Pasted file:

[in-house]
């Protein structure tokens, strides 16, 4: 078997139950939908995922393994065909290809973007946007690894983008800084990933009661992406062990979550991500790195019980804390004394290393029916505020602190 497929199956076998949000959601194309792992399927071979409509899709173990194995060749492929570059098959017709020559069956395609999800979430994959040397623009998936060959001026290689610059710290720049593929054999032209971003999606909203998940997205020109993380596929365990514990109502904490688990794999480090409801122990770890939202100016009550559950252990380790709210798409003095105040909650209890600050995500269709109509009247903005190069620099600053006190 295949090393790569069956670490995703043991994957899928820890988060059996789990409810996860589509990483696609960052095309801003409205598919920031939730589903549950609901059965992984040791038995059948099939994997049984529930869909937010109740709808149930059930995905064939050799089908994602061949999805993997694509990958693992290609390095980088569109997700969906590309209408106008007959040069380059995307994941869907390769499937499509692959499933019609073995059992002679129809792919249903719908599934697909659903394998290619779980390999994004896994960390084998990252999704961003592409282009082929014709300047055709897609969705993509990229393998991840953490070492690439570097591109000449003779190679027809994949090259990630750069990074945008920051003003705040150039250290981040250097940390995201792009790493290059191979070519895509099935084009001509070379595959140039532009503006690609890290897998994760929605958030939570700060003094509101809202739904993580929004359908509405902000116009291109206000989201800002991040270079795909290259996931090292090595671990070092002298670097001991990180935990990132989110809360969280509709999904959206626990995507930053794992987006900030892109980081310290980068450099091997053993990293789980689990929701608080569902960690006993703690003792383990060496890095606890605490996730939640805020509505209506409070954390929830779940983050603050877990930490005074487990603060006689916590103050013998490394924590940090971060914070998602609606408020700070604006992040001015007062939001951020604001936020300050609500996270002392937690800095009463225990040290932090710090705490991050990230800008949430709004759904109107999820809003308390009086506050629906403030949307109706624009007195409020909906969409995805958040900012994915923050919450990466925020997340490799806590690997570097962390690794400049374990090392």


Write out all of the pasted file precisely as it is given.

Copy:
[in-house]
């Protein structure tokens, strides 16, 4: 078997139950939908995922393994065909290809973007946007690894983008800084990933009661992406062990979550991500790195019980804390004394290393029916505020602190 497929199956076998949000959601194309792992399927071979409509899709173990194995060749492929570059098959017709020559069956395609999800979430994959040397623009998936060959001026290689610059710290720049593929054999032209971003999606909203998940997205020109993380596929365990514990109502904490688990794999480090409801122990770890939202100016009550559950252990380790709210798409003095105040909650209890600050995500269709109509009247903005190069620099600053006190 295949090393790569069956670490995703043991994957899928820890988060059996789990409810996860589509990483696609960052095309801003409205598919920031939730589903549950609901059965992984040791038995059948099939994997049984529930869909937010109740709808149930059930995905064939050799089908994602061949999805993997694509990958693992290609390095980088569109997700969906590309209408106008007959040069380059995307994941869907390769499937499509692959499933019609073995059992002679129809792919249903719908599934697909659903394998290619779980390999994004896994960390084998990252999704961003592409282009082929014709300047055709897609969705993509990229393998991840953490070492690439570097591109000449003779190679027809994949090259990630750069990074945008920051003003705040150039250290981040250097940390995201792009790493290059191979070519895509099935084009001509070379595959140039532009503006690609890290897998994760929605958030939570700060003094509101809202739904993580929004359908509405902000116009291109206000989201800002991040270079795909290259996931090292090595671990070092002298670097001991990180935990990132989110809360969280509709999904959206626990995507930053794992987006900030892109980081310290980068450099091997053993990293789980689990929701608080569902960690006993703690003792383990060496890095606890605490996730939640805020509505209506409070954390929830779940983050603050877990930490005074487990603060006689916590103050013998490394924590940090971060914070998602609606408020700070604006992040001015007062939001951020604001936020300050609500996270002392937690800095009463225990040290932090710090705490991050990230800008949430709004759904109107999820809003308390009086506050629906403030949307109706624009007195409020909906969409995805958040900012994915923050919450990466925020997340490799806590690997570097962390690794400049374990090392």